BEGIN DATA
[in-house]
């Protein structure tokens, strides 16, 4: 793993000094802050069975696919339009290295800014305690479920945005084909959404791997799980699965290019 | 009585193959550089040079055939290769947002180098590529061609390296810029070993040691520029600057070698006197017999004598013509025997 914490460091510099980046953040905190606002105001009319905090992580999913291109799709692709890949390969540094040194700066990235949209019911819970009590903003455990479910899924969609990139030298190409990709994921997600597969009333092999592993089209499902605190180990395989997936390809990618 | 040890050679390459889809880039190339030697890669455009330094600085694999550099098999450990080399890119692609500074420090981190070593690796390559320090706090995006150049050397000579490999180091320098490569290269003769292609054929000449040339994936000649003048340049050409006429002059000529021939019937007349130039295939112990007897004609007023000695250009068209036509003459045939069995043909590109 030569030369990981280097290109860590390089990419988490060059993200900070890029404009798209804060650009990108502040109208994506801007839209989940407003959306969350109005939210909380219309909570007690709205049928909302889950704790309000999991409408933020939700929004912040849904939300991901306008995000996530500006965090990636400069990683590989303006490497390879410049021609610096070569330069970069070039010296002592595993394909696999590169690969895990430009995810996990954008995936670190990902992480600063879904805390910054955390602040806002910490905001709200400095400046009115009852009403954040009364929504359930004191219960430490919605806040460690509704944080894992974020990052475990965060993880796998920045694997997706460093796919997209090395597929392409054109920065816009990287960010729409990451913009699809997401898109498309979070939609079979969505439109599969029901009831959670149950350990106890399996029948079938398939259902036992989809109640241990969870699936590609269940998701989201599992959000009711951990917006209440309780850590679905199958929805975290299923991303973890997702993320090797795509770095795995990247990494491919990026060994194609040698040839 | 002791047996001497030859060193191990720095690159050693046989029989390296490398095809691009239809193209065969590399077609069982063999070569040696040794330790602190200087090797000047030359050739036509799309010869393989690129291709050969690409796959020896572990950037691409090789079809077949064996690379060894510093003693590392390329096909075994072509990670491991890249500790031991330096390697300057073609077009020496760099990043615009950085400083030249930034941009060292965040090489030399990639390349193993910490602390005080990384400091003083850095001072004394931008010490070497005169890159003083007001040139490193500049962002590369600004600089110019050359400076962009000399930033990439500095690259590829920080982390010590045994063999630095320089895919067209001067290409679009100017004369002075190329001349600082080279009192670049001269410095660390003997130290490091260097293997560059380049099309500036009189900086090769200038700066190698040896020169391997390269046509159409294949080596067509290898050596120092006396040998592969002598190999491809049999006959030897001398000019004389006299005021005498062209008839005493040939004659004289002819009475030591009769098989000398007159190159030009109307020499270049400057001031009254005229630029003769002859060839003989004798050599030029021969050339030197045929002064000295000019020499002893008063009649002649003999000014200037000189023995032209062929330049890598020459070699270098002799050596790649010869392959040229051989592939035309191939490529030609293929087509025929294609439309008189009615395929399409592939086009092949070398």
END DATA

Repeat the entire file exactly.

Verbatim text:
[in-house]
């Protein structure tokens, strides 16, 4: 793993000094802050069975696919339009290295800014305690479920945005084909959404791997799980699965290019 | 009585193959550089040079055939290769947002180098590529061609390296810029070993040691520029600057070698006197017999004598013509025997 914490460091510099980046953040905190606002105001009319905090992580999913291109799709692709890949390969540094040194700066990235949209019911819970009590903003455990479910899924969609990139030298190409990709994921997600597969009333092999592993089209499902605190180990395989997936390809990618 | 040890050679390459889809880039190339030697890669455009330094600085694999550099098999450990080399890119692609500074420090981190070593690796390559320090706090995006150049050397000579490999180091320098490569290269003769292609054929000449040339994936000649003048340049050409006429002059000529021939019937007349130039295939112990007897004609007023000695250009068209036509003459045939069995043909590109 030569030369990981280097290109860590390089990419988490060059993200900070890029404009798209804060650009990108502040109208994506801007839209989940407003959306969350109005939210909380219309909570007690709205049928909302889950704790309000999991409408933020939700929004912040849904939300991901306008995000996530500006965090990636400069990683590989303006490497390879410049021609610096070569330069970069070039010296002592595993394909696999590169690969895990430009995810996990954008995936670190990902992480600063879904805390910054955390602040806002910490905001709200400095400046009115009852009403954040009364929504359930004191219960430490919605806040460690509704944080894992974020990052475990965060993880796998920045694997997706460093796919997209090395597929392409054109920065816009990287960010729409990451913009699809997401898109498309979070939609079979969505439109599969029901009831959670149950350990106890399996029948079938398939259902036992989809109640241990969870699936590609269940998701989201599992959000009711951990917006209440309780850590679905199958929805975290299923991303973890997702993320090797795509770095795995990247990494491919990026060994194609040698040839 | 002791047996001497030859060193191990720095690159050693046989029989390296490398095809691009239809193209065969590399077609069982063999070569040696040794330790602190200087090797000047030359050739036509799309010869393989690129291709050969690409796959020896572990950037691409090789079809077949064996690379060894510093003693590392390329096909075994072509990670491991890249500790031991330096390697300057073609077009020496760099990043615009950085400083030249930034941009060292965040090489030399990639390349193993910490602390005080990384400091003083850095001072004394931008010490070497005169890159003083007001040139490193500049962002590369600004600089110019050359400076962009000399930033990439500095690259590829920080982390010590045994063999630095320089895919067209001067290409679009100017004369002075190329001349600082080279009192670049001269410095660390003997130290490091260097293997560059380049099309500036009189900086090769200038700066190698040896020169391997390269046509159409294949080596067509290898050596120092006396040998592969002598190999491809049999006959030897001398000019004389006299005021005498062209008839005493040939004659004289002819009475030591009769098989000398007159190159030009109307020499270049400057001031009254005229630029003769002859060839003989004798050599030029021969050339030197045929002064000295000019020499002893008063009649002649003999000014200037000189023995032209062929330049890598020459070699270098002799050596790649010869392959040229051989592939035309191939490529030609293929087509025929294609439309008189009615395929399409592939086009092949070398």